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Pressure on Business Interruption Insurance Increases After President Trump’s Comments

This week, two separate business interruption bills were introduced in the U.S. House of Representatives.
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Following President Trump’s remarks on Friday, there is growing congressional focus on business interruption insurance and whether it covers claims from COVID-19. This week, two separate business interruption bills were introduced in the U.S. House of Representatives amongst other developments.

On Monday, Rep. Pramila Jayapal (D-Washington) sent a letter to nine company CEOs expressing concern over insurance companies denying claims for COVID-19 and requesting answers to a series of questions on the subject. The letter states that insurers are not interpreting their commercial liability policies to cover losses related to COVID-19 and implies that business owners are improperly being denied coverage. However, the letter fails to point out that only around 40% of businesses have commercial policies that include business interruption and almost all of those policies included specific exclusions for pandemics.

On Tuesday, Rep. Mike Thompson (D-California) introduced legislation cosponsored by nine other members that would require every property-casualty policy that includes business interruption coverage to cover losses stemming from a viral pandemic or business closure from the date of enactment of the bill. The legislation would also preempt state law and nullify any such prior exclusions in force on the date the bill is enacted. In response to the legislation, the Big “I,” along with the American Property-Casualty Insurance Association, the Council of Insurance Agents and Brokers, the National Association of Mutual Insurance Companies, and the Reinsurance Association of America sent a letter detailing our opposition to the legislation.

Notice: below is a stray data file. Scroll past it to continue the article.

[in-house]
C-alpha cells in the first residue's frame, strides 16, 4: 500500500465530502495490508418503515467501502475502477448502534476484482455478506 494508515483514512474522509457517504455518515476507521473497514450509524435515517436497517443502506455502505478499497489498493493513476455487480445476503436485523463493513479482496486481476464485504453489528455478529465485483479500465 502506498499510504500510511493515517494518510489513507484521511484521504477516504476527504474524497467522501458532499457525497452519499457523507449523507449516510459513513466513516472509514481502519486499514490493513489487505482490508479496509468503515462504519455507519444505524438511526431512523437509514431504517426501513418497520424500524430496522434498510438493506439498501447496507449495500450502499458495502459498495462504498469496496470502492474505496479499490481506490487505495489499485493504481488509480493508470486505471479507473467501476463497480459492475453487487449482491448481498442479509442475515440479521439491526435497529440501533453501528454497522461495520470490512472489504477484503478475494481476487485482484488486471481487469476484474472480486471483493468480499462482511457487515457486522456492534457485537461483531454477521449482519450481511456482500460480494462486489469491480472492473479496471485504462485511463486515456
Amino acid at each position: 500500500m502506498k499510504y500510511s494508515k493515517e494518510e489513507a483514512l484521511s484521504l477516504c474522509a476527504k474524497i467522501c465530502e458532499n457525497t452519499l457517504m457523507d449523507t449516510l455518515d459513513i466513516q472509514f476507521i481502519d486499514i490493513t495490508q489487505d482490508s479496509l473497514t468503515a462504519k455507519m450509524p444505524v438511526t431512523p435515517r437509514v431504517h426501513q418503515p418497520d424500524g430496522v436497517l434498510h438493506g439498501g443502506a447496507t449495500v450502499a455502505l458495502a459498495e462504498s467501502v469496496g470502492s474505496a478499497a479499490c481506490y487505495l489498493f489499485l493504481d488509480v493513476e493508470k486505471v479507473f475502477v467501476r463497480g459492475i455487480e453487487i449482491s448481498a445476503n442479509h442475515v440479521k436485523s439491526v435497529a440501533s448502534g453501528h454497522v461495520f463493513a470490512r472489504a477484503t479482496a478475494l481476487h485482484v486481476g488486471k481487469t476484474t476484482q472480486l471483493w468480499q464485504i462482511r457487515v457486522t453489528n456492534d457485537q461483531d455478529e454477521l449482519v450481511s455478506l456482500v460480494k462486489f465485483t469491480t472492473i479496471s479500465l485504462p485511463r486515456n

Also on Tuesday, Rep. Brian Fitzpatrick (R-Pennsylvania) introduced legislation cosponsored by three other members that would require commercial property-casualty policies to include business interruption coverage for “national emergencies,” which would include losses associated with a virus or pandemic. In contrast to Rep. Thompson's legislation, the effective date of the insurer business interruption coverage requirement would be conditional upon the creation of an amorphous, unknown and yet-to-determined federal backstop for excessive insurer losses. Last week, the Big “I” again joined forces with its trade association partners to send a letter opposing the legislation.

The Big “I” created a document that explains what business interruption coverage does and does not cover and why attempting to revise insurance contracts is a bad idea. The document notes that legislatively rewriting existing insurance contracts by somehow nullifying the virus exclusion or the physical damage requirement would be unconstitutional.

The Big “I” is also working closely with the business community on a proposal that would enable those in need to receive compensation from the federal government. The proposal, titled the COVID-19 Business and Community Continuity and Recovery Fund (the "Recovery Fund"), is modeled after a streamlined version of the 9/11 Victims Compensation Fund legislation, with important distinctions designed to simplify the application process and speed payment to COVID-19-impaired business, while reducing the potential for fraud.

The Big “I” will continue to work with the insurance industry, policyholders, the Trump administration and Congress on the PPP, the Recovery Fund, and other practical solutions that will help businesses of all types survive the current crisis.

Joseph Cortina is Big “I” director, federal government affairs.